Section 20B: a reminder
Section 20B of the Landlord and Tenant Act 1985 sets out one of the statutory limitations on the recovery of service charges. It requires a demand for payment of service charge to be made within 18 months of the relevant costs being incurred.
If a demand for service charges is not provided within 18 months of those costs being incurred, then a leaseholder is not liable to pay those service charges. They become what is commonly referred to as “stale” service charges.
Section 20B(2) allows those costs to be recovered (even if demanded outside of the 18 month rule) only if the leaseholder has been notified, in writing, that the costs have been incurred and that they’re going to be required under the terms of their lease to contribute to them by a payment of a service charge.
Skelton v DBS Homes (Kings Hill) Limited
The Court of Appeal in Skelton v DBS Homes (Kings Hill) Limited  EWCA Civ 1139 were called upon to consider whether (and to what extent) the 18 month rule applies to on account demands for service charges.
The terms of the lease in Skelton
Almost all leases will provide for on account demands for estimated expenditure. And the lease in Skelton is no different.
The machinery for payment of service charge in this case is not uncommon either. It involves the service of a demand and an “estimate”.
Critically, under the lease, the liability on the part of the lessee to pay service charge did not arrive until the landlord had fulfilled its obligations to:
a. prepare estimates containing a summary of the estimated costs and serve them on the leaseholder; and
b. serve a statement showing the service charge payable by the leaseholder on account of those estimated costs.
This kind of machinery is not uncommon.
What happened in Skelton?
On 30 March 2011, the landlord served a service charge notice in respect of the 2011 – 2012 service charge year. No estimate was enclosed.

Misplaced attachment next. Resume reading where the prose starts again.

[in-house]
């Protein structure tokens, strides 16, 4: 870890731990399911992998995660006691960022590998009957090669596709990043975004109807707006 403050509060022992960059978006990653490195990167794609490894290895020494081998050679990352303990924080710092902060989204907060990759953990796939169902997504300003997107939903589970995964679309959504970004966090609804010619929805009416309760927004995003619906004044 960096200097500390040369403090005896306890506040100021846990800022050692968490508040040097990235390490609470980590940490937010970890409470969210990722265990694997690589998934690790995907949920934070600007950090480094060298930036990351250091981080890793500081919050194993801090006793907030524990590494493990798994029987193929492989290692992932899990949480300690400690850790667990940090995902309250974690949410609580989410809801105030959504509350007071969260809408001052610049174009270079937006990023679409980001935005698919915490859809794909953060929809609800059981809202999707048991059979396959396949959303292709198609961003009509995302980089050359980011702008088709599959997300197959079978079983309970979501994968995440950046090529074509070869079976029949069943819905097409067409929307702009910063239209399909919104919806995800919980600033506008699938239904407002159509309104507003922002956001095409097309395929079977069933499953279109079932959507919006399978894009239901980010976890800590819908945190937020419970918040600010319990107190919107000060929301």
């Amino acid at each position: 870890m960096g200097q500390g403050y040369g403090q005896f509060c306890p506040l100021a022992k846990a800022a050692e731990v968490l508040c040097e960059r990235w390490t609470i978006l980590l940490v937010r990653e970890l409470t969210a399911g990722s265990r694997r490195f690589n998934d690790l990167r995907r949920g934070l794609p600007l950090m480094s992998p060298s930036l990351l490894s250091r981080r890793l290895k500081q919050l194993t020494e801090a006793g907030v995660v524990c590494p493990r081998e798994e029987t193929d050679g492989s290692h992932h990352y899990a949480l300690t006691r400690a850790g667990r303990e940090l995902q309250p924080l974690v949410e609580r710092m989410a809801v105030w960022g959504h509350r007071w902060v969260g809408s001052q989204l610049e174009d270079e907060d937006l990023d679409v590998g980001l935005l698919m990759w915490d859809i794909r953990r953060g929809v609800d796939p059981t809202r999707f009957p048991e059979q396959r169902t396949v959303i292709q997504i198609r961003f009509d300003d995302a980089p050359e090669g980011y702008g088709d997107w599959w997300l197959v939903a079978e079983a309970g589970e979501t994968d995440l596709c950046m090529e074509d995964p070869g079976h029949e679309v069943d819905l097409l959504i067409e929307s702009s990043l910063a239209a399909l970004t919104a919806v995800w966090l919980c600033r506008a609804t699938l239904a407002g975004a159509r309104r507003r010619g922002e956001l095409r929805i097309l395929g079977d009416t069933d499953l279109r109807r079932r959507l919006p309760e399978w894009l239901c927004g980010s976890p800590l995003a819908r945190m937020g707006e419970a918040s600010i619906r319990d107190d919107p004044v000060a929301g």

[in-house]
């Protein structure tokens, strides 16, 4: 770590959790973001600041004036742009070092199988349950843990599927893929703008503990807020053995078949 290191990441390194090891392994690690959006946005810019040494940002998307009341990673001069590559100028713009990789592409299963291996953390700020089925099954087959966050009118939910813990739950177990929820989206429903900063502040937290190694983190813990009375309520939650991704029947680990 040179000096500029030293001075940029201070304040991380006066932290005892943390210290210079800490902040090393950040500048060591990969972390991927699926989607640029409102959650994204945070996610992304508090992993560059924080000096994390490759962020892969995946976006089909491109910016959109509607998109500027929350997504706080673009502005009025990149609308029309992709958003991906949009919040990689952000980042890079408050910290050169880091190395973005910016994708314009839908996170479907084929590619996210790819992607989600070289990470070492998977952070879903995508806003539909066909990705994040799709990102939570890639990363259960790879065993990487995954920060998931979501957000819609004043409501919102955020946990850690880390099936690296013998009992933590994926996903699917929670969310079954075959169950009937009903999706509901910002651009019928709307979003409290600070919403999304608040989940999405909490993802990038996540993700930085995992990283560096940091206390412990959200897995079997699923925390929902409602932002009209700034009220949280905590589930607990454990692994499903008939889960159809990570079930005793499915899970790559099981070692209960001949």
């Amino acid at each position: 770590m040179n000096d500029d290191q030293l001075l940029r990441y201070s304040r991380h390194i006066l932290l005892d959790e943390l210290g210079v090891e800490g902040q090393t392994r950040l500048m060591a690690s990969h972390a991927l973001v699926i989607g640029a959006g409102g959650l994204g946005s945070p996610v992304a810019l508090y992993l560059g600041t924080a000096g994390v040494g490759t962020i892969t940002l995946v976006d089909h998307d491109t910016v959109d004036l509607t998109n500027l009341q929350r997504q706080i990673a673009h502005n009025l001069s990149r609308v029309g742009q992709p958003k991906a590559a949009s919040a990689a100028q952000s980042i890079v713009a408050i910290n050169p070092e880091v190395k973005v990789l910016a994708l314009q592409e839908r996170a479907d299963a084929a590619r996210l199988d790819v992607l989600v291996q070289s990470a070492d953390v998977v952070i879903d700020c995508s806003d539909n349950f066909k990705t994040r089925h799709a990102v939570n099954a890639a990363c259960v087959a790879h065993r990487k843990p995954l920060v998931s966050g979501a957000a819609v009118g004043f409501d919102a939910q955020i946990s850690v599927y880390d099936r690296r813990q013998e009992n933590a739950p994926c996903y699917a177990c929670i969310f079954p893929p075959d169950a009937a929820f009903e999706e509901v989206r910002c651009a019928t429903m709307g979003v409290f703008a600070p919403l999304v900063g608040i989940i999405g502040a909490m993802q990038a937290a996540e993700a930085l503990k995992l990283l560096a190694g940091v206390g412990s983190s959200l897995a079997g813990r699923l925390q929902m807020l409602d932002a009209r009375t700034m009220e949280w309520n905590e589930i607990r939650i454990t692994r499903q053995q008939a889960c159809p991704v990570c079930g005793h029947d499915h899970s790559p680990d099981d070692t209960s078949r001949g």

This was repeated by the landlord when it served its demands on 1 April 2012 (for the 2012 – 2013 year) and 1 April 2013 (for the 2013 – 2014 year).
None of the demands for those three years were served with an estimate.
In fact, it was not until April 2014 that the estimate for all of those years was finally provided.
Decision of the Court of Appeal
The Court looked very carefully at the definition of service charge, and reminded itself of section 18 of the Landlord and Tenant Act 1985. A “service charge” includes an amount which the leaseholder agrees to pay for costs incurred, or to be incurred, by the landlord.
The lessee argued that the 18 month rule applies to an on account demand because the definition of “service charge” encompasses costs to be incurred as well as costs that have been incurred.
The demands were not valid until the estimate was served.
Unfortunately for the landlord, by the time valid demands had been served, 18 months from incurring the costs had passed. The landlord was out of time for serving any supplemental demand (which was permitted by the lease).
The practical impact therefore is that the service charges are stale, and therefore unrecoverable, and this leaves the lessee with the “windfall”.
Commentary: read, understand and implement……
This is a stark reminder to landlords (and management companies) of the importance of following the procedures and machinery set down by the lease.
Leases often set out preconditions to the payment of service charges. It is important to know what those preconditions are, and to adhere to them. Any failures can be fatal to the recovery of service charges.
Landlords and management companies (and their agents) should review the leases for their developments, understand the mechanics of recovering service charges, and ensure the provisions are followed.
The moral of the story? Read the lease and ensure you fulfil any preconditions!